As the 2020 presidential elections get underway, a new risk is emerging, of “overlearning” the lesson of three years ago and being too generous regarding Trump’s chances of reelection.

The shockwave brought on by Donald Trump’s bewildering victory in 2016 is still being felt today. Analysts, commentators and pollsters, both in Canada and in the U.S., were so dramatically mistaken that it is easy to understand their fear of repeating the same mistake as the 2020 election kicks off.

Yet, we run the opposite risk too: of “overlearning” our lesson from three years ago and therefore overestimating Trump’s chances of being reelected.

The reality is, with a little over a year to go before voting begins, the incumbent president’s position is far from strong.

First and foremost, the majority of Americans are dissatisfied with his record. As we have talked about previously, presidential campaigns involving an incumbent president generally become an appraisal of their term. In this light, Trump is a poor figure. If it’s true that his approval rating has remained at a remarkably stable level of 40-45% since the beginning of his term, his disapproval rating, on the other hand, has changed. It’s gone up. At the beginning of his term, it was around 45%, already higher than normal for the “honeymoon” period. Now, it is nudging toward 55%.

This is important: a portion of voters seemed, at least initially, prepared to give him a chance. Almost three years later, the verdict is in, and it isn’t particularly positive. In the latest poll from NBC and the Wall Street Journal, the percentage of voters who strongly disapprove of the president’s record is higher than the number of voters who strongly or somewhat approve of his record.

In other words, not only is the opinion of many Americans negative, but it also seems to be more and more embedded. In this context, the best weapon in Trump’s armory would be for the Democrats to choose a candidate who voters find totally unacceptable. Of course, this is perfectly possible for a party that was happy to roll out the red carpet for a woman being investigated by the FBI.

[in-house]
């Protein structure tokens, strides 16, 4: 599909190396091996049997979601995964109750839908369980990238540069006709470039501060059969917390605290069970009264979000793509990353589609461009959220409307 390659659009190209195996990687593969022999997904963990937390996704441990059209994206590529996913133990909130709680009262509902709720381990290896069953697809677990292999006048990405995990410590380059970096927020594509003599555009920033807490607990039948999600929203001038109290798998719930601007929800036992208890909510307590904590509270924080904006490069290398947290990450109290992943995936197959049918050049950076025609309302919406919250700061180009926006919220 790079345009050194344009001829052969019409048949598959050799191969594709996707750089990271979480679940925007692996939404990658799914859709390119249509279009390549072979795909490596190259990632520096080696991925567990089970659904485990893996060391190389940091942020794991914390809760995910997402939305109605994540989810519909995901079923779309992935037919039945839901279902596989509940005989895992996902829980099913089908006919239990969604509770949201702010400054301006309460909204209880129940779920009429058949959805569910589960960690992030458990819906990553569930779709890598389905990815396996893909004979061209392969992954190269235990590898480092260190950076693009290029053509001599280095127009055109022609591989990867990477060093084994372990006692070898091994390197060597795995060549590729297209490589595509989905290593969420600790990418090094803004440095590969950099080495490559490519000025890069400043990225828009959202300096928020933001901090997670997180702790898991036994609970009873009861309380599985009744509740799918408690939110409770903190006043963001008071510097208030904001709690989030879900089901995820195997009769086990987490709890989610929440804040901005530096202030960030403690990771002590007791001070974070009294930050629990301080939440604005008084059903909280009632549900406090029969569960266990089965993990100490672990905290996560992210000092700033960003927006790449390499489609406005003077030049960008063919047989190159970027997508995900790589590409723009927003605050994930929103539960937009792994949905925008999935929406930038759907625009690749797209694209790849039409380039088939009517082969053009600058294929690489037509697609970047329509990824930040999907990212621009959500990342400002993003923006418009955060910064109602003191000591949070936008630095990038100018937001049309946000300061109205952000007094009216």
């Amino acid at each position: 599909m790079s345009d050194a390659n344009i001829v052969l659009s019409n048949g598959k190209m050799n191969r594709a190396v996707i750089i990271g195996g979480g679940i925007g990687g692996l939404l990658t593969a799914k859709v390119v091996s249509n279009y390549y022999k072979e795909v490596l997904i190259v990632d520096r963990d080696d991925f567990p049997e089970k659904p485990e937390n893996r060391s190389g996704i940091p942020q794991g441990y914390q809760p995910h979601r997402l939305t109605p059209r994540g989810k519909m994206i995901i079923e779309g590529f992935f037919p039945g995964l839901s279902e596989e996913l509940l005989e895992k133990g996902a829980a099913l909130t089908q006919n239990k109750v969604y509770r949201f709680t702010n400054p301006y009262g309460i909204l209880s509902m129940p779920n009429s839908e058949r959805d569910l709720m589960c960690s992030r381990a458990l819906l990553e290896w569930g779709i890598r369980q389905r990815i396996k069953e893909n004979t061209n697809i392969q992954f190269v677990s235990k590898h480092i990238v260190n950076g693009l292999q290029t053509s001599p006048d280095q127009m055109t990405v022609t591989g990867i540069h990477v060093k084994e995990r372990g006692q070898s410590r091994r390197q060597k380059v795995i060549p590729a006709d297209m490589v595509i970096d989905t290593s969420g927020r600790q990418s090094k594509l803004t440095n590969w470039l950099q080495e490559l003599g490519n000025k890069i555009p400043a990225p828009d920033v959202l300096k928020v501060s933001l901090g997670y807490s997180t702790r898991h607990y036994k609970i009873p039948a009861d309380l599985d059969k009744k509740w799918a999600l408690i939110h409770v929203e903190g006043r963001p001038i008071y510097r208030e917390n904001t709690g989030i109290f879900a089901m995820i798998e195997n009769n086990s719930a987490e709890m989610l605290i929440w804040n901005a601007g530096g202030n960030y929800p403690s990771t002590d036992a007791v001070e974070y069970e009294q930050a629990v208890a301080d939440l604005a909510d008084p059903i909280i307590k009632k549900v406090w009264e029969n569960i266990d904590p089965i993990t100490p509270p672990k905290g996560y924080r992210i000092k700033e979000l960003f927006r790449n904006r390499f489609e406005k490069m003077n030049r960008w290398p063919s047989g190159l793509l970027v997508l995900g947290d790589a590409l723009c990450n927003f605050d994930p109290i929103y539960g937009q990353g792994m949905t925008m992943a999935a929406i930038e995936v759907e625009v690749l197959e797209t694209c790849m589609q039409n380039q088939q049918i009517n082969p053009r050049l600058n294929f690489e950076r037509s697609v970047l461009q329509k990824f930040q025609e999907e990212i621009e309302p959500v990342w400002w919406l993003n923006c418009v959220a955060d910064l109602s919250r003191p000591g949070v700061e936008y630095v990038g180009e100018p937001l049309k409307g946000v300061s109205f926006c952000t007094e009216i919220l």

At this point, Trump finds himself in the same position as many of his predecessors at this stage of their presidencies — candidates who were ultimately reelected. Ronald Reagan and Barack Obama actually had similar approval ratings to Trump’s at the end of the summer before their reelection year.

Yet, here’s the thing: these rates were not the same once voting day arrived a year later — they had increased. In fact, it’s a fairly good bet that, particularly in Obama’s case, he would have been defeated if voting had taken place a year earlier. Polls carried out at the time supported this theory. In the summer of 2011, they gave a “generic” Republican candidate an eight-point lead on Obama. In the wake of the crisis concerning raising the debt ceiling, several sample polls showed that Obama was clearly vulnerable in the face of hypothetical rivals, even the most marginal ones.

By 2012, the political situation had altered enough for Obama to be back on track, just like Reagan in 1984. Does the same fate await Trump in 2020? Maybe. That said, public opinion towards him seems more fixed than it was towards his predecessors.

The shock of 2016 taught us to exercise a higher level of caution. That makes sense. Trump, like any candidate, will not be reelected or defeated until the votes have been counted.

That should not stop us from stating that although he won a first term against all expectations, the president should currently be considered as (marginally) underestimated to win a second.